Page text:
Health has long been a gift that we have attempted to give to the rest of the world. Disease eradication programs, vaccination outreach campaigns, and the Western biomedical system have all been spread to countries near and far. These gifts were often colonialist in design, given without community consent, and without regard to culture or custom. Contrary to Thomas Friedman‘s thoughts, the world is not flat. Rather we live in a world that is increasingly connected by technology, but still remains sharply separated by those who have and those who don’t.
When it comes to global health, we no longer have the luxury of saying, “those people over there have health issues.” There is no simple separation between “us” and “them.” Health problems aren’t over there any more than they are right here. In the US, lifestyle choices contribute to heart disease, diabetes, obesity, and lung cancer. When we talk of disparities in access health in other parts of the world, we cannot forget the glaring health disparities in US inner cities and across communities of color.
The curtain has been lifted and hopefully we have looked in the mirror to see that we too have health issues in our country. While the ideas to make health better have long come from the West and developed countries, that paradigm is no longer applicable to global health today. Our world is still expansive, but we are more connected than ever before. With the internet at our finger tips and friends across the ocean only a skype call away, solutions in global health come from around the world. The past demonstrated that “developed” countries believed they were giving something valuable to those who didn’t have what they had. The result was a plethora of failed aid goals, missing life-saving medications, and decrepit health care systems.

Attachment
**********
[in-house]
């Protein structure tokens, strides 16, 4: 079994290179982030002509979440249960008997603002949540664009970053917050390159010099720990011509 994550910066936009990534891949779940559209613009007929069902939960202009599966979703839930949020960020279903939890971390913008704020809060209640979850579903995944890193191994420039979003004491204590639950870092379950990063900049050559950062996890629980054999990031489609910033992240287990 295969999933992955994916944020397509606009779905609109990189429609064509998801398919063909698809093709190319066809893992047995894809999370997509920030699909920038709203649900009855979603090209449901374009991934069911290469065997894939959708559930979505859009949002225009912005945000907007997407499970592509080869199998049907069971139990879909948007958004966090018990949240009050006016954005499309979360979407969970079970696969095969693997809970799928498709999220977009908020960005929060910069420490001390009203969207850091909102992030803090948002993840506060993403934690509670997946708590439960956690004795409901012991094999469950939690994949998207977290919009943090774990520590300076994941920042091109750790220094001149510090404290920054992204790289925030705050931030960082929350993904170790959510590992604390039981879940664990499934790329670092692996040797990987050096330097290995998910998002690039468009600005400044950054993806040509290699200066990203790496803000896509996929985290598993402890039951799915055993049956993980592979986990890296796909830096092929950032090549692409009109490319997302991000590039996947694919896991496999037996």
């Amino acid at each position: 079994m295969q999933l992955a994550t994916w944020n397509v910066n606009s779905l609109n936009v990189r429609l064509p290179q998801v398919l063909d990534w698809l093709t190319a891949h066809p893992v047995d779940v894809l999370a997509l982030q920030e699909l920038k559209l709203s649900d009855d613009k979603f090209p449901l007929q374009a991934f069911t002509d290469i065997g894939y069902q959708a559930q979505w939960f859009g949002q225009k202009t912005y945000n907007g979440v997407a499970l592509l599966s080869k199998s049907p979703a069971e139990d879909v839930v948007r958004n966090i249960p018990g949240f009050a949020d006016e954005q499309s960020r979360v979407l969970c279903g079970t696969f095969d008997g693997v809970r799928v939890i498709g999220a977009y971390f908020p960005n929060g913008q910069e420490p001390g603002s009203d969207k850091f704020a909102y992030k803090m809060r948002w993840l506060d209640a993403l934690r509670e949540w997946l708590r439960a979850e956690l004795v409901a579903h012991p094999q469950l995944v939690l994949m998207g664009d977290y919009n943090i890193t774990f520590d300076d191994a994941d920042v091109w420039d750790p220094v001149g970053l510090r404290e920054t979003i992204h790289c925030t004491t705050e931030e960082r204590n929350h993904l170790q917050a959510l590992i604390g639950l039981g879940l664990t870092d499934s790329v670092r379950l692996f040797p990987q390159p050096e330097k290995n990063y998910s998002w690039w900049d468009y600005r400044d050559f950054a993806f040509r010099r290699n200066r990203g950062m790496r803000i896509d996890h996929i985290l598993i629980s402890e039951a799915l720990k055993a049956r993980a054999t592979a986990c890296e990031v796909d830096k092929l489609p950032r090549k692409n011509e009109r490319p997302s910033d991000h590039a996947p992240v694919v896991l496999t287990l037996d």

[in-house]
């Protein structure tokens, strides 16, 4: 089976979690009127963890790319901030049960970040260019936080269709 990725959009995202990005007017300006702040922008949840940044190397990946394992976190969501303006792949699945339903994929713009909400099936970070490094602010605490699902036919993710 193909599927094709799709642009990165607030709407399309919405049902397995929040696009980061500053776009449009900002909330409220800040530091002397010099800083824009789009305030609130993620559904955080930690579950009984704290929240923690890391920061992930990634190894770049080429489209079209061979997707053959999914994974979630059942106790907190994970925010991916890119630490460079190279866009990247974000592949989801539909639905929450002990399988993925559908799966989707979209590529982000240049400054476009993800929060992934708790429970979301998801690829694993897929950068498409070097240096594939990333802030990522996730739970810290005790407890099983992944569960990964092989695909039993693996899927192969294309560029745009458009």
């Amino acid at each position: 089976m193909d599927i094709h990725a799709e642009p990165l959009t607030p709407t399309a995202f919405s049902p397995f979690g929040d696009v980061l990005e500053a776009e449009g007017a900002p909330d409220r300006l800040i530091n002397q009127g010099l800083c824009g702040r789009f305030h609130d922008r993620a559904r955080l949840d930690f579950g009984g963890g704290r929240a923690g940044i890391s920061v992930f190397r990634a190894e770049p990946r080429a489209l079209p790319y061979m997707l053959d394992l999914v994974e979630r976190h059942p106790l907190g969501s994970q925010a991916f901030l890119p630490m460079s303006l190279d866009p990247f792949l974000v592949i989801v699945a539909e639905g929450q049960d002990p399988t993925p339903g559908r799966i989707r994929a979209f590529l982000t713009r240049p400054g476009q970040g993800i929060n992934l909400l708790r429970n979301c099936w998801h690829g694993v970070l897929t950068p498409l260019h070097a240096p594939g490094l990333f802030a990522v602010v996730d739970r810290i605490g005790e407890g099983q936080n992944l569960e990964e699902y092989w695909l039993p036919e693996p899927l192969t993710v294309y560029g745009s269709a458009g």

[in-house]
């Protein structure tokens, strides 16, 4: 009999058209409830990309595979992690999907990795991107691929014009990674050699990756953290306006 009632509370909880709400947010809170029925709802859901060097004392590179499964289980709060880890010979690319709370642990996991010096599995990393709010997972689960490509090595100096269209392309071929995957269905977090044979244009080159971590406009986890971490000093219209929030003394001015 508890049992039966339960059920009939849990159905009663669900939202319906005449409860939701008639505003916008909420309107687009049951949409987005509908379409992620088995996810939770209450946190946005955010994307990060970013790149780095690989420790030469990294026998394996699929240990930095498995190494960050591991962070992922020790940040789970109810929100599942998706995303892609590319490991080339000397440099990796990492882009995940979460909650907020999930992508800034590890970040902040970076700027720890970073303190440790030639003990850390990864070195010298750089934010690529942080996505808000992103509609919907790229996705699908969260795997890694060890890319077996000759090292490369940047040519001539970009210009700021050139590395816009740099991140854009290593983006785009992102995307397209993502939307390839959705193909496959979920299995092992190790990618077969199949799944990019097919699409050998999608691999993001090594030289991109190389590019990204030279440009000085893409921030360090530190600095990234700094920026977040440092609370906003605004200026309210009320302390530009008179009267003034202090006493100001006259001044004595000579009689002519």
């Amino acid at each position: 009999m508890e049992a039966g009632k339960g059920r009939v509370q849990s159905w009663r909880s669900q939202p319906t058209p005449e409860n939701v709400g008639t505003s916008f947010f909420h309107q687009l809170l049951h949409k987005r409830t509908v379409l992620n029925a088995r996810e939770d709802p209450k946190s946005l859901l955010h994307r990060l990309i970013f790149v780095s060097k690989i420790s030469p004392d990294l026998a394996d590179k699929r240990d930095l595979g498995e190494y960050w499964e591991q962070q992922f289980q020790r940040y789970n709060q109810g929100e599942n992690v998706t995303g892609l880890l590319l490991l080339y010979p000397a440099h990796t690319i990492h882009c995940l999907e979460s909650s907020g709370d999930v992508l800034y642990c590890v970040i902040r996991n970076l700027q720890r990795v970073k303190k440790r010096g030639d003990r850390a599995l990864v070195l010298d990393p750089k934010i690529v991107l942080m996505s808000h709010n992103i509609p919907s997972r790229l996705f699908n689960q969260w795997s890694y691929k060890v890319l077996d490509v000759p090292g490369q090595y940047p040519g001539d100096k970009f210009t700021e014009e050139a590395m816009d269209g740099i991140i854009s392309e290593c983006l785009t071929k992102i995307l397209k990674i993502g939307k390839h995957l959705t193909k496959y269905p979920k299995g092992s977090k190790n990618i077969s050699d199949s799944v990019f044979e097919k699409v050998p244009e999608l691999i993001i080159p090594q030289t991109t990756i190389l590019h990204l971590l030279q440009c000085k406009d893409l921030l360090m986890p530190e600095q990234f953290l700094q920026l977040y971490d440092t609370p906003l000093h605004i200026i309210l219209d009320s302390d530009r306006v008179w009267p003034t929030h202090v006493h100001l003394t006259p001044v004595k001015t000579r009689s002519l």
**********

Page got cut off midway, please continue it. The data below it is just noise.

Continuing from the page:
Innovations for better health come from all around the world. It is no longer the “developed” giving ideas to the “developing.” The increasing use of mobile phones have inspired some exciting programs for health records management while SMS and texting have led to revolutions in access to health knowledge and care. However, it isn’t always technology ideas that are most effective. Developing countries have reminded us how important and critical health insurance can be, while at the same time demonstrating the severe need for more trained health care workers. Models that train community health workers, access micro-health insurance on your mobile phone, and social enterprises that provide ambulance emergency services have all been launched in “developing” countries. I can only hope that our health care system can take the time to look around the world for ways to improve.
For many years, complex issues in international development and global health have been tackled by simplified single-issue campaigns that have created short-term “band-aid” solutions. This can be attributed to the limited view most Americans have of the world. For many, issues of global health remain remote and abstract. We, young people, have grown up with the internet in our laps, basic knowledge of different cultures around the world in our classrooms, access to easier communications and travel, and more opportunities to study abroad and participate in global exchanges. These factors have made the world seem more connected, and have bestowed upon us the capability to serve as the key drivers of social change.
We must bridge the divide between rich and poor, privileged and oppressed, developed and developing. We, as privileged young people, can be the voice that changes the actions of our largest institutions to focus on programs that work, projects that benefit people in need, and efforts to build healthier communities.
Reposted from the Blog of Americans for Informed Democracy, where I am writing as a Global Health Issue Analyst.